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The Cincinnati Times-Star was an afternoon daily newspaper in Cincinnati, Ohio, United States, from 1880 to 1958. The Northern Kentucky edition was known as The Kentucky Times-Star,[1] and a Sunday edition was known as The Sunday Times-Star. The Times-Star was owned by the Taft family and originally edited by Charles Phelps Taft, then, by his nephew, Hulbert Taft, Sr. The Taft family's investments in news media would later grow into Taft Broadcasting, a conglomerate that owned radio, television, and entertainment properties nationwide.

The Cincinnati Times-Star
Cincinnati-800-broadway.jpg
The Cincinnati Times-Star Building
TypeDefunct
FormatBroadsheet
Owner(s)Taft family
EditorCharles Phelps Taft
Hulbert Taft, Sr.
FoundedJune 15, 1880
LanguageEnglish
Ceased publicationAugust 3, 1958
HeadquartersCincinnati Times-Star Building
Cincinnati, Ohio
CityCincinnati, Ohio
CountryUnited States
OCLC number17937796

Contents

HistoryEdit

 
The Star of January 2, 1875

The Times-Star first published on June 15, 1880, after the merger of The Times (founded April 25, 1840, as Spirit of the Times) and The Cincinnati Daily Star (founded in 1872 as The Evening Star). Charles Phelps Taft had purchased both papers the previous year,[2] and named his brother, Peter Rawson Taft II, publisher.

The Times-Star strongly supported political boss George B. Cox, to the embarrassment of Charles Phelps Taft's half-brother, progressive reformer and future President William Howard Taft.

On November 23, 1895, the Times-Star ran an editorial proposing a contest to choose a flag for the City of Cincinnati, offering a $50 prize.[3][4] On January 24, 1896, the commission awarded the $50 to influential illustrator Emil Rothengatter for the design that is in use today.[3]

The newspaper's offices were originally located on Sixth and Walnut streets.[5] On January 1, 1933, the Times-Star moved into the 16-story Cincinnati Times-Star Building on Broadway.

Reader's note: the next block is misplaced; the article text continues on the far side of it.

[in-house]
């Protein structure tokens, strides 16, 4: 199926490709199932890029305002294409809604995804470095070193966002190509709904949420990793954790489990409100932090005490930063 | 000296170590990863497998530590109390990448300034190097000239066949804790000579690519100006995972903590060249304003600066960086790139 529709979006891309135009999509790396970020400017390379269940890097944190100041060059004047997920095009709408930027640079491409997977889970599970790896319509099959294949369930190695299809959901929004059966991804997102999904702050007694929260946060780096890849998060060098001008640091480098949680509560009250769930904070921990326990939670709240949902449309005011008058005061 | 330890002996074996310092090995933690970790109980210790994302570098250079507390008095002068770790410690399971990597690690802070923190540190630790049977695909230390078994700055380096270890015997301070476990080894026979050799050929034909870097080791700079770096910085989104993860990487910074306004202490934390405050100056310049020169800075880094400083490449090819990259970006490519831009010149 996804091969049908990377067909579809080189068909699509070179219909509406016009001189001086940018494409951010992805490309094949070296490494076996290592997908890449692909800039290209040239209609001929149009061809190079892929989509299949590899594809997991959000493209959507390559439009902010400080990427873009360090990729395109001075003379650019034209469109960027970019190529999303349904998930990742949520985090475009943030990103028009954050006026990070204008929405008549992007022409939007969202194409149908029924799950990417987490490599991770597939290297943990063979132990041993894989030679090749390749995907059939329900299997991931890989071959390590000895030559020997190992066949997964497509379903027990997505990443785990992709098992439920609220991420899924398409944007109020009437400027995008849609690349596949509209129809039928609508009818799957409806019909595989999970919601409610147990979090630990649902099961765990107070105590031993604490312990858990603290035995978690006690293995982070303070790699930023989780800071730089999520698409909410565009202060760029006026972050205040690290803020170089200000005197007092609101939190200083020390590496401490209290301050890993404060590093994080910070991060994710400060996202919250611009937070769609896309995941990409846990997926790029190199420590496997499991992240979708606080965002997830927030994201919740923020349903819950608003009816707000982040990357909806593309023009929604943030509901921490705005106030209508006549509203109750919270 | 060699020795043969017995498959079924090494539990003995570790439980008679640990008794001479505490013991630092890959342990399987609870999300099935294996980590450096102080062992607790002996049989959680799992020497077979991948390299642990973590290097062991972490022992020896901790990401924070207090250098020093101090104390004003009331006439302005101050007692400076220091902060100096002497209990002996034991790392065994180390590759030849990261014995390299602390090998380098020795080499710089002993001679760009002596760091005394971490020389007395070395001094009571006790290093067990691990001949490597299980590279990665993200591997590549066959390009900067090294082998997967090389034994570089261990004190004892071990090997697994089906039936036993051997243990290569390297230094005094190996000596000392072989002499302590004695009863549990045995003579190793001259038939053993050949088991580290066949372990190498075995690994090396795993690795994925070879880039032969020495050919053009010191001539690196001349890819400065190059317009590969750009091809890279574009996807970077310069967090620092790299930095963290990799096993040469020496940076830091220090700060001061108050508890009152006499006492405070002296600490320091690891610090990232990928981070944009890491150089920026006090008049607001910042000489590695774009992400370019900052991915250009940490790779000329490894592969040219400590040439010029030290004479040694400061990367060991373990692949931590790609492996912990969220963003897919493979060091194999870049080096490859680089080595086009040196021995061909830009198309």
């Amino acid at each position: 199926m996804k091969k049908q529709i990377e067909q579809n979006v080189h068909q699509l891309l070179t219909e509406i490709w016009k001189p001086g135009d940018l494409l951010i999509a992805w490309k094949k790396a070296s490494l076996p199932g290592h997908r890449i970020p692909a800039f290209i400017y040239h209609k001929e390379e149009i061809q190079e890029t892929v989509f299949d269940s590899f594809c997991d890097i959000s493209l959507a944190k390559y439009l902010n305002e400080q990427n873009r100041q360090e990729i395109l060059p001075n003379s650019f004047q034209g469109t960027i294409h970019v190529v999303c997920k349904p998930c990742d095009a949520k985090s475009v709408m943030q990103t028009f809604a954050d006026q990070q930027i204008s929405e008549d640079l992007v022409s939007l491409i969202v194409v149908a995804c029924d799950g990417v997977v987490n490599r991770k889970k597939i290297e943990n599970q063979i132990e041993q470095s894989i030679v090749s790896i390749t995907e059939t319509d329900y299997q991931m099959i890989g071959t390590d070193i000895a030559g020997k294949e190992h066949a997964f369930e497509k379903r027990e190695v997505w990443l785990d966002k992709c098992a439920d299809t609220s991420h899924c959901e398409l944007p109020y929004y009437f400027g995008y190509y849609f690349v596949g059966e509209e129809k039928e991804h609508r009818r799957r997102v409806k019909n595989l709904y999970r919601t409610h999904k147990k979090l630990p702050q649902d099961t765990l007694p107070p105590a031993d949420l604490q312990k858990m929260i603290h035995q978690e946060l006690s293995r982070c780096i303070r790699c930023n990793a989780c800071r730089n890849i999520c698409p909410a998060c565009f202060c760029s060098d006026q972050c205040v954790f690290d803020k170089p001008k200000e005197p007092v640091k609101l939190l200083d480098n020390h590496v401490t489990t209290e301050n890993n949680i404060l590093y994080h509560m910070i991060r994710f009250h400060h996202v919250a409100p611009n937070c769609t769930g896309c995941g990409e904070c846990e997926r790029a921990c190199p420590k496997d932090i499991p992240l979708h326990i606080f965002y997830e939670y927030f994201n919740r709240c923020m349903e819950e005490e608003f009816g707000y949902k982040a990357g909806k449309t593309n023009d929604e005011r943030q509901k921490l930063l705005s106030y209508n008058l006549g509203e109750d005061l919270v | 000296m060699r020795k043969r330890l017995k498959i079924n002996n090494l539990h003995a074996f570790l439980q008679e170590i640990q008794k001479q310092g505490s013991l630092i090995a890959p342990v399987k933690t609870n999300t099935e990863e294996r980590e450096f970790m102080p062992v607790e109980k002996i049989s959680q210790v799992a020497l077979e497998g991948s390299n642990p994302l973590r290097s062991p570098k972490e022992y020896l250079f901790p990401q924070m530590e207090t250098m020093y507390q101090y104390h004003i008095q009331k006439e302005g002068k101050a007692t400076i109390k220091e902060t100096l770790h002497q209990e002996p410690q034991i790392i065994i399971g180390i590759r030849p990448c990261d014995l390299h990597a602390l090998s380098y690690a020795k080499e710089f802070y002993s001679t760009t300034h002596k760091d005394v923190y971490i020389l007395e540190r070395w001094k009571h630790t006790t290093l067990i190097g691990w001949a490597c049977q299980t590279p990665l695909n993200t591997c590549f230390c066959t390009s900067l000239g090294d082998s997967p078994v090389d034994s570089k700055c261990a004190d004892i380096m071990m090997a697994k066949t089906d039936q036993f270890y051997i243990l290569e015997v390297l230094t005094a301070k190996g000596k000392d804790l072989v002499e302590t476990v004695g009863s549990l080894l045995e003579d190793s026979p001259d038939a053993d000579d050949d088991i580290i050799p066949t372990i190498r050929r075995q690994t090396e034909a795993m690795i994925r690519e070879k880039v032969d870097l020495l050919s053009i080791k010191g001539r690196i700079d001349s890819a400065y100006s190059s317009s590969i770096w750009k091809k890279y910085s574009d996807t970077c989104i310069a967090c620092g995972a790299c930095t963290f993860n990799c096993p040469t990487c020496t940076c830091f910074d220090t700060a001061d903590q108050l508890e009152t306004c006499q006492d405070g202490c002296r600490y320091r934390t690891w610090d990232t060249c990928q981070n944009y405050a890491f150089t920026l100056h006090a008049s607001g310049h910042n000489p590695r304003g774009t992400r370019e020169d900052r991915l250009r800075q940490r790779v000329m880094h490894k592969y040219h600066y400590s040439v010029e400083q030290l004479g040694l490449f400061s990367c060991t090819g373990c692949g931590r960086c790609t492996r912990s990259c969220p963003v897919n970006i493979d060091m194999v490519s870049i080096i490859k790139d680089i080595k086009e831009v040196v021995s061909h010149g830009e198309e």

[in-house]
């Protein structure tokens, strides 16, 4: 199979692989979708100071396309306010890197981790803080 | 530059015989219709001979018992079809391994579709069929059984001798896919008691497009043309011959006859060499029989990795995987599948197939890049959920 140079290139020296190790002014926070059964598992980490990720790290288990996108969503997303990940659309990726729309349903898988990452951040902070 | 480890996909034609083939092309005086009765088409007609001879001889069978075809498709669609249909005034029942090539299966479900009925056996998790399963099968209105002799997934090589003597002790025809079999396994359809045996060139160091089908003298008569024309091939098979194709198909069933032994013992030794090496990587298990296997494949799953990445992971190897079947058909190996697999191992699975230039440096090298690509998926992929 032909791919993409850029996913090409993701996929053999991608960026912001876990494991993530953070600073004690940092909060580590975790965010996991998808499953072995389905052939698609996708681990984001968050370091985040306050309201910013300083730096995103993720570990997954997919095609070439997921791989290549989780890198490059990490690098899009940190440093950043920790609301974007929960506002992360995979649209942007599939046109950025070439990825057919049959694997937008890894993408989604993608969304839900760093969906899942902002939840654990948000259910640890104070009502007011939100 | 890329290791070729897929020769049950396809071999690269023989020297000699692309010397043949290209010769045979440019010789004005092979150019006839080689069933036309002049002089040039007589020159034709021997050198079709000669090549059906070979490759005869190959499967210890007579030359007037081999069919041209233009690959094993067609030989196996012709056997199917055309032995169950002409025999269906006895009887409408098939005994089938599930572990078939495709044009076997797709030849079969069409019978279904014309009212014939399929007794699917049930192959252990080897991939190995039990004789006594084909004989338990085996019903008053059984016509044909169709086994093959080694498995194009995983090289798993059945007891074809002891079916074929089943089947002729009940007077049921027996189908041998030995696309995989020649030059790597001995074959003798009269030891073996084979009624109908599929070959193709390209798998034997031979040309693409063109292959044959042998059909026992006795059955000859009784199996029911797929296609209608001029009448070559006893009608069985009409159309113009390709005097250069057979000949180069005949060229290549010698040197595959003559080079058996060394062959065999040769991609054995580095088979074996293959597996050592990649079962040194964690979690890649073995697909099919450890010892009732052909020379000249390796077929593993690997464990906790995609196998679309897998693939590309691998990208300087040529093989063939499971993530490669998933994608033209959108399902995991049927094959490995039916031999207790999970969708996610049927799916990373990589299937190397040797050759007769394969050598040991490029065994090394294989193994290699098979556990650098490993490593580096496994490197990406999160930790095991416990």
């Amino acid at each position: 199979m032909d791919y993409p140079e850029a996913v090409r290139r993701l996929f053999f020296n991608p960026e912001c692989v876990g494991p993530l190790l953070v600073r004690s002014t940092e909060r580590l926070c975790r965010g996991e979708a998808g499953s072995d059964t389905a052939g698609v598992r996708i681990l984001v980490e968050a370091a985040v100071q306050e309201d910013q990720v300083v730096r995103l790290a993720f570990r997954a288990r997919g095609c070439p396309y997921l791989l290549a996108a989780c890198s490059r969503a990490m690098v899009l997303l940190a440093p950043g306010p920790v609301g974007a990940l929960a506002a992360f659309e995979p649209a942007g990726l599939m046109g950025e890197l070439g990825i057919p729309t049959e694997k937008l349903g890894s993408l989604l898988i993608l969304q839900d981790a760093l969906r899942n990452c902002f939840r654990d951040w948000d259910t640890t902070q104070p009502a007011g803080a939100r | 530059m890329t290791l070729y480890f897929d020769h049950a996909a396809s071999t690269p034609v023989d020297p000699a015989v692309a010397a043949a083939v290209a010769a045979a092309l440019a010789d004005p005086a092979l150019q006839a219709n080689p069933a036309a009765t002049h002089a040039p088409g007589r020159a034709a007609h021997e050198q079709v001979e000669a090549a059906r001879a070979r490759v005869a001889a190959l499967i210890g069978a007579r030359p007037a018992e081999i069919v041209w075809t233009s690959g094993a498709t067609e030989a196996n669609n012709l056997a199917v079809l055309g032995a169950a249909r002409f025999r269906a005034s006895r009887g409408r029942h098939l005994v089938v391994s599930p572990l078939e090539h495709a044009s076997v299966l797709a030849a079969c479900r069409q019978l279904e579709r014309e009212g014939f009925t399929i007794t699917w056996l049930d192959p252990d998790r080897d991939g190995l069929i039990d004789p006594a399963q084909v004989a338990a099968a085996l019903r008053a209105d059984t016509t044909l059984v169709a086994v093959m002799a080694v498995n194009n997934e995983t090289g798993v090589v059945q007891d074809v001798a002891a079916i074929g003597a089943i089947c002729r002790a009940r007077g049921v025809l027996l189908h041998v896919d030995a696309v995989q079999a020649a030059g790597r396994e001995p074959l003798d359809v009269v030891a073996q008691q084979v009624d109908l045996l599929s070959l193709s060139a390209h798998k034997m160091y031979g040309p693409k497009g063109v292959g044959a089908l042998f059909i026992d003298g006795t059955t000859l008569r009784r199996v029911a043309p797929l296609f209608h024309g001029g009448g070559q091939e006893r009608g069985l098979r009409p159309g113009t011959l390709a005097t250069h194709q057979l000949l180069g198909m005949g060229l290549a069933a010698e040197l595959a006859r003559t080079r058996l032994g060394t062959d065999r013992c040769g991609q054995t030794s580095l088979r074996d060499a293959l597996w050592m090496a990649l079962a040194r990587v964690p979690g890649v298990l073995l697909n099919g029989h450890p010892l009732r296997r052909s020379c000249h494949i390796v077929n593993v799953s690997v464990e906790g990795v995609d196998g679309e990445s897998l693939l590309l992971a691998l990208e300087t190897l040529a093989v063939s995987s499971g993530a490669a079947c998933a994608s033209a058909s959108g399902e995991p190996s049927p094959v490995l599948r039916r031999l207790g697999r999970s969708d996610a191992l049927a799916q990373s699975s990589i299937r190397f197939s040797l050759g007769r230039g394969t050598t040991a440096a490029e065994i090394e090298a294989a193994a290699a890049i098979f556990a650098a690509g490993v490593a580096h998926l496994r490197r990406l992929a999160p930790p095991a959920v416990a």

In 1939, the Times-Star purchased WKRC radio from CBS[6][7] and subsequently became an affiliate and shareholder of the Mutual Broadcasting System through subsidiary Radio Cincinnati.[8]

In 1952, Hulbert Taft, Sr., owner and publisher of the Times-Star, attempted to acquire The Cincinnati Enquirer from its owner, a Washington D.C.–based trust. A bidding war ensued when Enquirer employees pooled their assets in order to make a counter offer. The offer was accepted by the trust, and the attempted acquisition was unsuccessful.

On August 3, 1958, the Times-Star was sold to Scripps-Howard Newspapers, owners of The Cincinnati Post, which by then had also purchased the Enquirer. Hulbert Taft Sr. was reportedly the only family member who opposed the sale.[9][2][10] Radio Cincinnati was reorganized as Taft Broadcasting. The Post moved into the Times-Star Building and published under the name The Cincinnati Post and Times-Star until December 31, 1974, when it reverted to The Cincinnati Post.

Notable former employeesEdit

PublishersEdit

See alsoEdit

ReferencesEdit

  1. ^ "About Kentucky times-star. (Cincinnati, Ohio) 1???-1958". Chronicling America. National Digital Newspaper Program. Retrieved November 17, 2014.
  2. ^ a b "A Complete History of Our Building..." Hamilton County Court of Domestic Relations. July 26, 2010. Retrieved November 17, 2014.
  3. ^ a b Purcell, John M.; Croft, James A.; Monahan, Rich (2003). American City Flags: 150 Flags from Akron to Yonkers (PDF). 1. North American Vexillological Association. pp. 77–78. ISBN 0974772801.
  4. ^ Shotwell, John Brough (1902). A history of the schools of Cincinnati. The School Life Company. p. 606 – via Google Books. In 1897 the Times Star Co., by offering a prize of $50, had Mayor Caldwell receive designs for a city flag. ... The flag was never officially adopted, being voted down in the Board of Legislature as undemocratic. Nevertheless, the flag is popular and is universally used.
  5. ^ Hurter, Jerry (December 1984). "Hulbert Taft's Missing Editorial". Cincinnati Magazine. p. 56. Retrieved November 27, 2013.
  6. ^ "Times-Star buys WKRC, Cincinnati." Broadcasting - Broadcast Advertising, September 1, 1939, pg. 34. [1]
  7. ^ "WKRC's transfer approved by FCC." Broadcasting - Broadcast Advertising, December 1, 1939, pg. 36. [2]
  8. ^ Robinson, Thomas Porter (1979) [1943]. Radio Networks and the Federal Government. New York: Arno Press. p. 29. ISBN 0-405-11772-8.
  9. ^ "The Press: Death of the Times-Star". Time. August 4, 1958. Retrieved November 17, 2014.
  10. ^ "Death Signs Last '30' for Hulbert Taft Sr, 81". The Cincinnati Enquirer. January 20, 1959. p. 1.

External linksEdit